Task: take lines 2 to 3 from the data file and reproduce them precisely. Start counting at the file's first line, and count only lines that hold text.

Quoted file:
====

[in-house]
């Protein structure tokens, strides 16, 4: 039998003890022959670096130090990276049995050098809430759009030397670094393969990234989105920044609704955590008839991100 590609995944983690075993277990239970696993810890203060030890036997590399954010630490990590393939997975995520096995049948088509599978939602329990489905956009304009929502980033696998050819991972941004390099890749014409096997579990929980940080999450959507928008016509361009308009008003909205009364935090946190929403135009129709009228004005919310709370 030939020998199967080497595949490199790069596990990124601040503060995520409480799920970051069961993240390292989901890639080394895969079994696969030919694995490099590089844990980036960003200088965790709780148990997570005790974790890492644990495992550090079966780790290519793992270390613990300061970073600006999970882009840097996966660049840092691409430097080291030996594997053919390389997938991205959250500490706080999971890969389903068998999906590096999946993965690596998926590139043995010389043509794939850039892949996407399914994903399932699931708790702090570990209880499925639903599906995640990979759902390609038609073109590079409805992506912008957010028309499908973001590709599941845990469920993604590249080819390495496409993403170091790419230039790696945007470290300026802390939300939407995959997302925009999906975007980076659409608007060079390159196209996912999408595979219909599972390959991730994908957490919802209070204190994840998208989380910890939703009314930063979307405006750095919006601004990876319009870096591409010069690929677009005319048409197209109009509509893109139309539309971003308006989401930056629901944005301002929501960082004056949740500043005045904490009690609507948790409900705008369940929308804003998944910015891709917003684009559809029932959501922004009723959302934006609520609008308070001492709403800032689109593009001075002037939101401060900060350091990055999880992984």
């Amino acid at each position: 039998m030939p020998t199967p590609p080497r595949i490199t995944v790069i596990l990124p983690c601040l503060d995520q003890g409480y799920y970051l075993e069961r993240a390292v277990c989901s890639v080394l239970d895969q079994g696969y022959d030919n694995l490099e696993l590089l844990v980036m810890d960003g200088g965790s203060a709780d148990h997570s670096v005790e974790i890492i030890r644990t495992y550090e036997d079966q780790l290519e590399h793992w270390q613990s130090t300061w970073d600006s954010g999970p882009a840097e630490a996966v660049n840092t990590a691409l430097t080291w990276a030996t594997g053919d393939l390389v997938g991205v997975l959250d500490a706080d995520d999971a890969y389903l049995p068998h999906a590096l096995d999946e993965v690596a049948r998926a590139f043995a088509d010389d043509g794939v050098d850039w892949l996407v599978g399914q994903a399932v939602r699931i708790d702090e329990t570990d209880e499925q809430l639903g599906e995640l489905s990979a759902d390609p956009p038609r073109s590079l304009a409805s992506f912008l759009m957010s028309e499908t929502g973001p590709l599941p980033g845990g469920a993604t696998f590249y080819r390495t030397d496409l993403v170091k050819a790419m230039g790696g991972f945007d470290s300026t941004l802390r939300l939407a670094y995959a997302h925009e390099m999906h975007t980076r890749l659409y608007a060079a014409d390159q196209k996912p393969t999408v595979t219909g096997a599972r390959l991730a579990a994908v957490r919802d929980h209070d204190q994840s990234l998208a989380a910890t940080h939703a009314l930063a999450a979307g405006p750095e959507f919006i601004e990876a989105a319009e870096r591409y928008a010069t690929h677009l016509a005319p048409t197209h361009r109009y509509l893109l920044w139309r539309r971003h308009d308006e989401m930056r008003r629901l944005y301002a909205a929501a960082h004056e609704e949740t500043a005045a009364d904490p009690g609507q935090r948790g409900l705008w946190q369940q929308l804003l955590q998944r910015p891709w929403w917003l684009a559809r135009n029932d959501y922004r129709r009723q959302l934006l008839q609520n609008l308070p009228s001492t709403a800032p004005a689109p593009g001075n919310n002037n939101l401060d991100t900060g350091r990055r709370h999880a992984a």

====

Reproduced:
């Protein structure tokens, strides 16, 4: 039998003890022959670096130090990276049995050098809430759009030397670094393969990234989105920044609704955590008839991100 590609995944983690075993277990239970696993810890203060030890036997590399954010630490990590393939997975995520096995049948088509599978939602329990489905956009304009929502980033696998050819991972941004390099890749014409096997579990929980940080999450959507928008016509361009308009008003909205009364935090946190929403135009129709009228004005919310709370 030939020998199967080497595949490199790069596990990124601040503060995520409480799920970051069961993240390292989901890639080394895969079994696969030919694995490099590089844990980036960003200088965790709780148990997570005790974790890492644990495992550090079966780790290519793992270390613990300061970073600006999970882009840097996966660049840092691409430097080291030996594997053919390389997938991205959250500490706080999971890969389903068998999906590096999946993965690596998926590139043995010389043509794939850039892949996407399914994903399932699931708790702090570990209880499925639903599906995640990979759902390609038609073109590079409805992506912008957010028309499908973001590709599941845990469920993604590249080819390495496409993403170091790419230039790696945007470290300026802390939300939407995959997302925009999906975007980076659409608007060079390159196209996912999408595979219909599972390959991730994908957490919802209070204190994840998208989380910890939703009314930063979307405006750095919006601004990876319009870096591409010069690929677009005319048409197209109009509509893109139309539309971003308006989401930056629901944005301002929501960082004056949740500043005045904490009690609507948790409900705008369940929308804003998944910015891709917003684009559809029932959501922004009723959302934006609520609008308070001492709403800032689109593009001075002037939101401060900060350091990055999880992984």
């Amino acid at each position: 039998m030939p020998t199967p590609p080497r595949i490199t995944v790069i596990l990124p983690c601040l503060d995520q003890g409480y799920y970051l075993e069961r993240a390292v277990c989901s890639v080394l239970d895969q079994g696969y022959d030919n694995l490099e696993l590089l844990v980036m810890d960003g200088g965790s203060a709780d148990h997570s670096v005790e974790i890492i030890r644990t495992y550090e036997d079966q780790l290519e590399h793992w270390q613990s130090t300061w970073d600006s954010g999970p882009a840097e630490a996966v660049n840092t990590a691409l430097t080291w990276a030996t594997g053919d393939l390389v997938g991205v997975l959250d500490a706080d995520d999971a890969y389903l049995p068998h999906a590096l096995d999946e993965v690596a049948r998926a590139f043995a088509d010389d043509g794939v050098d850039w892949l996407v599978g399914q994903a399932v939602r699931i708790d702090e329990t570990d209880e499925q809430l639903g599906e995640l489905s990979a759902d390609p956009p038609r073109s590079l304009a409805s992506f912008l759009m957010s028309e499908t929502g973001p590709l599941p980033g845990g469920a993604t696998f590249y080819r390495t030397d496409l993403v170091k050819a790419m230039g790696g991972f945007d470290s300026t941004l802390r939300l939407a670094y995959a997302h925009e390099m999906h975007t980076r890749l659409y608007a060079a014409d390159q196209k996912p393969t999408v595979t219909g096997a599972r390959l991730a579990a994908v957490r919802d929980h209070d204190q994840s990234l998208a989380a910890t940080h939703a009314l930063a999450a979307g405006p750095e959507f919006i601004e990876a989105a319009e870096r591409y928008a010069t690929h677009l016509a005319p048409t197209h361009r109009y509509l893109l920044w139309r539309r971003h308009d308006e989401m930056r008003r629901l944005y301002a909205a929501a960082h004056e609704e949740t500043a005045a009364d904490p009690g609507q935090r948790g409900l705008w946190q369940q929308l804003l955590q998944r910015p891709w929403w917003l684009a559809r135009n029932d959501y922004r129709r009723q959302l934006l008839q609520n609008l308070p009228s001492t709403a800032p004005a689109p593009g001075n919310n002037n939101l401060d991100t900060g350091r990055r709370h999880a992984a």